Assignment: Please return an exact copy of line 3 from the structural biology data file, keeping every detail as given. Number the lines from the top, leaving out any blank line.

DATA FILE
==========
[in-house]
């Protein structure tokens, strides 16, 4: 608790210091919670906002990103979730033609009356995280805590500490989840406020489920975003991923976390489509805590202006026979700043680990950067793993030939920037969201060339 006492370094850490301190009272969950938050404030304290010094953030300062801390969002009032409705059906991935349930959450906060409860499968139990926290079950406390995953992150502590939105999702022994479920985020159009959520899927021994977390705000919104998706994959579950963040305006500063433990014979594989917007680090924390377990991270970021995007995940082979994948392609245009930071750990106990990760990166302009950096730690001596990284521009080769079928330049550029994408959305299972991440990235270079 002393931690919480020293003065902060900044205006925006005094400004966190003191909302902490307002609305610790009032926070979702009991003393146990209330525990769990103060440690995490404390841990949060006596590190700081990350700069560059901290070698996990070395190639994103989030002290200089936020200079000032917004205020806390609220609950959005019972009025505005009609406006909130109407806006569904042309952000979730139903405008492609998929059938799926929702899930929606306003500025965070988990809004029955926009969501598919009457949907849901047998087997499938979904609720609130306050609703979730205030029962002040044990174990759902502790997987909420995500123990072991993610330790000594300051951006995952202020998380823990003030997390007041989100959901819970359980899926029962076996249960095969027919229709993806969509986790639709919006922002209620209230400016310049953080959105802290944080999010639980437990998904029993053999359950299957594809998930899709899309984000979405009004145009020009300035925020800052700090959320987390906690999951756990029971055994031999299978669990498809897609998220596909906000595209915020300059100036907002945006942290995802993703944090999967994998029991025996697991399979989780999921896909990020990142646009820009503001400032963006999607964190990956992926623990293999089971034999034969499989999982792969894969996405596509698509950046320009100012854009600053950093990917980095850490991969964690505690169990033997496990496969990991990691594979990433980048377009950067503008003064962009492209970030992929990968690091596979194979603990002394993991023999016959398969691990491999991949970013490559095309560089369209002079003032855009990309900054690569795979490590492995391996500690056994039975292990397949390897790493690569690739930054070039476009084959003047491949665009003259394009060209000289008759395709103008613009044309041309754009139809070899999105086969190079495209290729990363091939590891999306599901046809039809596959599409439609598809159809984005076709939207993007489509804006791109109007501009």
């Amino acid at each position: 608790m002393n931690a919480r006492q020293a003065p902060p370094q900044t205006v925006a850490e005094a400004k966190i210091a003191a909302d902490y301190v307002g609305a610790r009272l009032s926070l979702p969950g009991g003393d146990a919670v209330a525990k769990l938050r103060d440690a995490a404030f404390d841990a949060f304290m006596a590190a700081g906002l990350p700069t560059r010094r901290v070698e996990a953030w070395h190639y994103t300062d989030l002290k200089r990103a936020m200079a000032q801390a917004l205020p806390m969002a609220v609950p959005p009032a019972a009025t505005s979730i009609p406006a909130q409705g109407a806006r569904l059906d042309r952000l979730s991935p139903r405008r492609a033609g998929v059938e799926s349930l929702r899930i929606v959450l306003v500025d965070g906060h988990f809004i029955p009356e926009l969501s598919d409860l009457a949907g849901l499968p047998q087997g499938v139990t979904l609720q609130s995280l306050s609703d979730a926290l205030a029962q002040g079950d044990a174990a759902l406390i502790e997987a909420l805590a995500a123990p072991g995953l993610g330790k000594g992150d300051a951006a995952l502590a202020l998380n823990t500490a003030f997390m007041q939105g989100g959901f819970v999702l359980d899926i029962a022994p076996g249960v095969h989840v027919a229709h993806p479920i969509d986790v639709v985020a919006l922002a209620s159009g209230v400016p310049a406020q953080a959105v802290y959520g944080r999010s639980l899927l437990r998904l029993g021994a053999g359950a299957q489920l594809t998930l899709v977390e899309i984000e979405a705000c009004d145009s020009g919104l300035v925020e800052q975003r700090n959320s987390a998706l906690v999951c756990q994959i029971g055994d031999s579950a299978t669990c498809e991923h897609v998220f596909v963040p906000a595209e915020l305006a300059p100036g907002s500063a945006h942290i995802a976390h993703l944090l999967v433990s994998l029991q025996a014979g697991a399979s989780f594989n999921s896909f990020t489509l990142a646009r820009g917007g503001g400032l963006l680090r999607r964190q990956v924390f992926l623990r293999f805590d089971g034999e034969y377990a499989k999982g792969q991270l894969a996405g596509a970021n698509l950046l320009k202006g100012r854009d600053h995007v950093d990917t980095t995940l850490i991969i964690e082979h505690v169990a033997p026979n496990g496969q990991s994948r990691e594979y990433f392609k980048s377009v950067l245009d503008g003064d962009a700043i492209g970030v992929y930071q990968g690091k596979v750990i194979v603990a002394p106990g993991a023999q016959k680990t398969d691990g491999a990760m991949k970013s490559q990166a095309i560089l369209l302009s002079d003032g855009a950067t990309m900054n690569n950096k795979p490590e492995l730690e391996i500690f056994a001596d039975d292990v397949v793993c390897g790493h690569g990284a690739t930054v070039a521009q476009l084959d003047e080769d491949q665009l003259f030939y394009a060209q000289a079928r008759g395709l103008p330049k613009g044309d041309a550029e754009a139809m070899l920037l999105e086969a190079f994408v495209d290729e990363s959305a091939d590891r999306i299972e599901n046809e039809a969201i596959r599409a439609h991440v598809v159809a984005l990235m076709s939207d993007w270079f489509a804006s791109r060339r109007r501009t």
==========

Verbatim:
């Amino acid at each position: 608790m002393n931690a919480r006492q020293a003065p902060p370094q900044t205006v925006a850490e005094a400004k966190i210091a003191a909302d902490y301190v307002g609305a610790r009272l009032s926070l979702p969950g009991g003393d146990a919670v209330a525990k769990l938050r103060d440690a995490a404030f404390d841990a949060f304290m006596a590190a700081g906002l990350p700069t560059r010094r901290v070698e996990a953030w070395h190639y994103t300062d989030l002290k200089r990103a936020m200079a000032q801390a917004l205020p806390m969002a609220v609950p959005p009032a019972a009025t505005s979730i009609p406006a909130q409705g109407a806006r569904l059906d042309r952000l979730s991935p139903r405008r492609a033609g998929v059938e799926s349930l929702r899930i929606v959450l306003v500025d965070g906060h988990f809004i029955p009356e926009l969501s598919d409860l009457a949907g849901l499968p047998q087997g499938v139990t979904l609720q609130s995280l306050s609703d979730a926290l205030a029962q002040g079950d044990a174990a759902l406390i502790e997987a909420l805590a995500a123990p072991g995953l993610g330790k000594g992150d300051a951006a995952l502590a202020l998380n823990t500490a003030f997390m007041q939105g989100g959901f819970v999702l359980d899926i029962a022994p076996g249960v095969h989840v027919a229709h993806p479920i969509d986790v639709v985020a919006l922002a209620s159009g209230v400016p310049a406020q953080a959105v802290y959520g944080r999010s639980l899927l437990r998904l029993g021994a053999g359950a299957q489920l594809t998930l899709v977390e899309i984000e979405a705000c009004d145009s020009g919104l300035v925020e800052q975003r700090n959320s987390a998706l906690v999951c756990q994959i029971g055994d031999s579950a299978t669990c498809e991923h897609v998220f596909v963040p906000a595209e915020l305006a300059p100036g907002s500063a945006h942290i995802a976390h993703l944090l999967v433990s994998l029991q025996a014979g697991a399979s989780f594989n999921s896909f990020t489509l990142a646009r820009g917007g503001g400032l963006l680090r999607r964190q990956v924390f992926l623990r293999f805590d089971g034999e034969y377990a499989k999982g792969q991270l894969a996405g596509a970021n698509l950046l320009k202006g100012r854009d600053h995007v950093d990917t980095t995940l850490i991969i964690e082979h505690v169990a033997p026979n496990g496969q990991s994948r990691e594979y990433f392609k980048s377009v950067l245009d503008g003064d962009a700043i492209g970030v992929y930071q990968g690091k596979v750990i194979v603990a002394p106990g993991a023999q016959k680990t398969d691990g491999a990760m991949k970013s490559q990166a095309i560089l369209l302009s002079d003032g855009a950067t990309m900054n690569n950096k795979p490590e492995l730690e391996i500690f056994a001596d039975d292990v397949v793993c390897g790493h690569g990284a690739t930054v070039a521009q476009l084959d003047e080769d491949q665009l003259f030939y394009a060209q000289a079928r008759g395709l103008p330049k613009g044309d041309a550029e754009a139809m070899l920037l999105e086969a190079f994408v495209d290729e990363s959305a091939d590891r999306i299972e599901n046809e039809a969201i596959r599409a439609h991440v598809v159809a984005l990235m076709s939207d993007w270079f489509a804006s791109r060339r109007r501009t």